A recent poll, conducted by Wakefield Research, suggests that 32 percent of folks out there have admitted to trying to access a Wi-Fi network that belongs to someone else. That low?
The numbers have increased from previous polls. Back in December 2008, 18 percent of of folks had admitted to trying to access other people’s Wi-Fi networks.
The Wi-Fi Alliance, an industry group whose goal consists of “driving adoption of a single worldwide standard for high-speed wireless local area networking,” has used the opportunity to remind people of the obvious.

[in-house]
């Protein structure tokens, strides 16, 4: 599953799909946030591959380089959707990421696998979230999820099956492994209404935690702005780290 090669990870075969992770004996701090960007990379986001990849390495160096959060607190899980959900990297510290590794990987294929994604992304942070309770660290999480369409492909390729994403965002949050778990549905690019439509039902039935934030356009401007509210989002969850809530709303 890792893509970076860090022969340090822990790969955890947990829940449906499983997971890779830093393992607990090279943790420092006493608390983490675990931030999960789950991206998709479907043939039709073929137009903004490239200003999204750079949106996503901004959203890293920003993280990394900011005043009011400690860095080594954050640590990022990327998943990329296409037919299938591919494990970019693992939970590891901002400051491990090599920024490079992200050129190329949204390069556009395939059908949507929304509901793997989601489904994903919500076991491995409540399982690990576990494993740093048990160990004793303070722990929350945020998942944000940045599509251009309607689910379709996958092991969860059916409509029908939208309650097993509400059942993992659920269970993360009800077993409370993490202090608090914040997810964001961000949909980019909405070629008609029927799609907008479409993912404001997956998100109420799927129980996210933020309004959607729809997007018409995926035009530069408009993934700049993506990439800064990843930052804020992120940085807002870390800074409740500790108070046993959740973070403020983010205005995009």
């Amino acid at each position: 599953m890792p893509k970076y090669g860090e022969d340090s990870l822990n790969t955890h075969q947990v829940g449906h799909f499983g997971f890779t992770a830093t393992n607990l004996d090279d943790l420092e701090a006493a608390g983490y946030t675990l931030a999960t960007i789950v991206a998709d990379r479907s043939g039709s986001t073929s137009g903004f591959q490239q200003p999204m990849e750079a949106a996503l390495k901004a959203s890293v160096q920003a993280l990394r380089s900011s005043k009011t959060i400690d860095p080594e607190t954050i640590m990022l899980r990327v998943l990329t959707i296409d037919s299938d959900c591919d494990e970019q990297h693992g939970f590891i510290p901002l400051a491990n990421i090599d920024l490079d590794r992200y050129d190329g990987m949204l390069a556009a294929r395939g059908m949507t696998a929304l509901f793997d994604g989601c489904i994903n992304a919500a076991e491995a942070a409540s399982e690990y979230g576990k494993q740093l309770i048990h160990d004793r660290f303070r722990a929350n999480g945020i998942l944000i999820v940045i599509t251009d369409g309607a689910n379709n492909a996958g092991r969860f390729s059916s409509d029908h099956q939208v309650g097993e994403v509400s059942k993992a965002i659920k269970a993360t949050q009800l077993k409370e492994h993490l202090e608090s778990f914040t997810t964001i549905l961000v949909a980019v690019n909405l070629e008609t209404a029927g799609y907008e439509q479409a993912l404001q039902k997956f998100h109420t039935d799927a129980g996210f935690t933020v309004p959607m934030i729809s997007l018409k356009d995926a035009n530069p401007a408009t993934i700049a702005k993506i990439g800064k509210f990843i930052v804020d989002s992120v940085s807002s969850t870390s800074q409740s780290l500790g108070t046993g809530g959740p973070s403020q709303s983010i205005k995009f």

•If at all possible don’t use WEP (which can be cracked in only a few minutes, and I’m speaking from experience here)
• Don’t use simple passwords that could be easily attacked with a dictionary attack (“password,” “password123,” etc.)
And here’s one more tip: don’t use public Wi-Fi networks to do any “serious” Internetting. All it takes is one wise guy running a man-in-the-middle attack to steal your private information.